An attacker used stolen OAuth tokens taken from two OAuth integrators to view and download private GitHub repositories that belong to dozens of separate organizations in a recent campaign, and GitHub security officials say there is evidence that the attackers may also be digging into the repositories for data that could be used in other attacks.
The actors abused tokens from applications maintained by Heroku and Travis-CI, and GitHub notified the two companies of the incident on April 13 and 14, after discovering the campaign on April 12. The downloaded repositories included some from npm, the package manager that is owned by GitHub. The attackers used a stole AWS API key to access the npm infrastructure, which alerted GitHub security to the intrusion.
“Based on subsequent analysis, we believe this API key was obtained by the attacker when they downloaded a set of private npm repositories using a stolen OAuth token from one of the two affected third-party OAuth applications described above. Upon discovering the broader theft of third-party OAuth tokens not stored by GitHub or npm on the evening of April 13, we immediately took action to protect GitHub and npm by revoking tokens associated with GitHub and npm’s internal use of these compromised applications,” Mike Hanley, CSO of GitHub, said in a post.
“We believe that the two impacts to npm are unauthorized access to, and downloading of, the private repositories in the npm organization on GitHub.com and potential access to the npm packages as they exist in AWS S3 storage.”
Hanley said that there is no evidence that the attackers modified any of the packages or gain access to user data or credentials. Also, because npm maintains separate infrastructure from the broader GitHub organization, GitHub was not directly affected by the intrusion. GitHub is sending notification emails to any customers that it knows to be affected by the intrusion and it has worked with both Heroku and Travis-CI on their responses.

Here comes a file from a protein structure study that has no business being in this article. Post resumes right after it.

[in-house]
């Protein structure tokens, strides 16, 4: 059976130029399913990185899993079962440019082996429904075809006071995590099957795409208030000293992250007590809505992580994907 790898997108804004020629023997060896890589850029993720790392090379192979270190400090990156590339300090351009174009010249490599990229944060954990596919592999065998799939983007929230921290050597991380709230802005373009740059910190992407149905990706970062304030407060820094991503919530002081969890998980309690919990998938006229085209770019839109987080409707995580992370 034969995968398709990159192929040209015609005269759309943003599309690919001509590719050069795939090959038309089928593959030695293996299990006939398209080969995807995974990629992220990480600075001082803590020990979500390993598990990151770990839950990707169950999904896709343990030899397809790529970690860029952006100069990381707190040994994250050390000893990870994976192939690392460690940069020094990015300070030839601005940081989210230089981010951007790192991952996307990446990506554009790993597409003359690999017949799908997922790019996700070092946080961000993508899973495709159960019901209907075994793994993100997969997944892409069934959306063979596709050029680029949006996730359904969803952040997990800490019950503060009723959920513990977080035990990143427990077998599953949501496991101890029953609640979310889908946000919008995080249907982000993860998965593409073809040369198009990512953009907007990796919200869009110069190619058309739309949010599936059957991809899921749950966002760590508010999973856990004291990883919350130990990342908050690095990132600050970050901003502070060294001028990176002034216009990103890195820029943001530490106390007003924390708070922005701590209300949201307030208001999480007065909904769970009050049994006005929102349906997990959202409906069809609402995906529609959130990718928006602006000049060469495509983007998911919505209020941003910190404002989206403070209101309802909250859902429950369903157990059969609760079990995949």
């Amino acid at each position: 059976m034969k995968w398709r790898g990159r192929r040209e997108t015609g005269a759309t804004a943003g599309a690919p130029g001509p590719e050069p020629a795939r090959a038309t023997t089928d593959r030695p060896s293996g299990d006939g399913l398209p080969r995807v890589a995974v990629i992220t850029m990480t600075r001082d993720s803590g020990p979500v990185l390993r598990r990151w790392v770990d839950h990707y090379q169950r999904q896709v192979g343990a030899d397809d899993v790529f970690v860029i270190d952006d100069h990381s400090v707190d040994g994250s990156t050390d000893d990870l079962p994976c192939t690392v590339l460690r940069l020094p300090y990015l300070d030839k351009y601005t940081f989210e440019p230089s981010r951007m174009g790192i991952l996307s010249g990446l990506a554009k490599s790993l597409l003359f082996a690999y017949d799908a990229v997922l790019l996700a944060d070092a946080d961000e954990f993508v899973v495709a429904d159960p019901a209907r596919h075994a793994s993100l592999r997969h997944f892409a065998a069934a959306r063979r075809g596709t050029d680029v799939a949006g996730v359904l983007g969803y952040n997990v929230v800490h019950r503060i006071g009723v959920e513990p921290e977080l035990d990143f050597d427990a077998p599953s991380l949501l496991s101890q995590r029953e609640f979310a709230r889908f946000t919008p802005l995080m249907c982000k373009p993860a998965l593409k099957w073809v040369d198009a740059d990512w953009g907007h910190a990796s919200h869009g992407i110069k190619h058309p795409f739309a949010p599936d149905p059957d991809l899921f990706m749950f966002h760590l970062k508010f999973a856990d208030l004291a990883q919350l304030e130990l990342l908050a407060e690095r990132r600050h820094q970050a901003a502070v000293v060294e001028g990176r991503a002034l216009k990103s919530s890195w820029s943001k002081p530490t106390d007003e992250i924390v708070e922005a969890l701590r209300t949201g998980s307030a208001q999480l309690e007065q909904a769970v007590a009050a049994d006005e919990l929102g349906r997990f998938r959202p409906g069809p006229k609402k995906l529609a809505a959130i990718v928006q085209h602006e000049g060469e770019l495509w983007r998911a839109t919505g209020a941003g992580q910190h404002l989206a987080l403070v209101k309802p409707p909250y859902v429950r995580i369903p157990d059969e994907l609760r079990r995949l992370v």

“Once GitHub identified stolen third-party OAuth tokens affecting GitHub users, GitHub took immediate steps to respond and protect users. GitHub contacted Heroku and Travis-CI to request that they initiate their own security investigations, revoke all OAuth user tokens associated with the affected applications, and begin work to notify their own users,” Hanley said.
“Though investigation continues, we have found no evidence that other GitHub-owned private repos were cloned by the attacker using stolen third-party OAuth tokens.”
Hanley said that any customer organizations that do not receive an email notification can assume they’re not affected by the intrusion, but recommends that customers periodically look at the list of OAuth applications that are authorized and remove any that are no longer needed.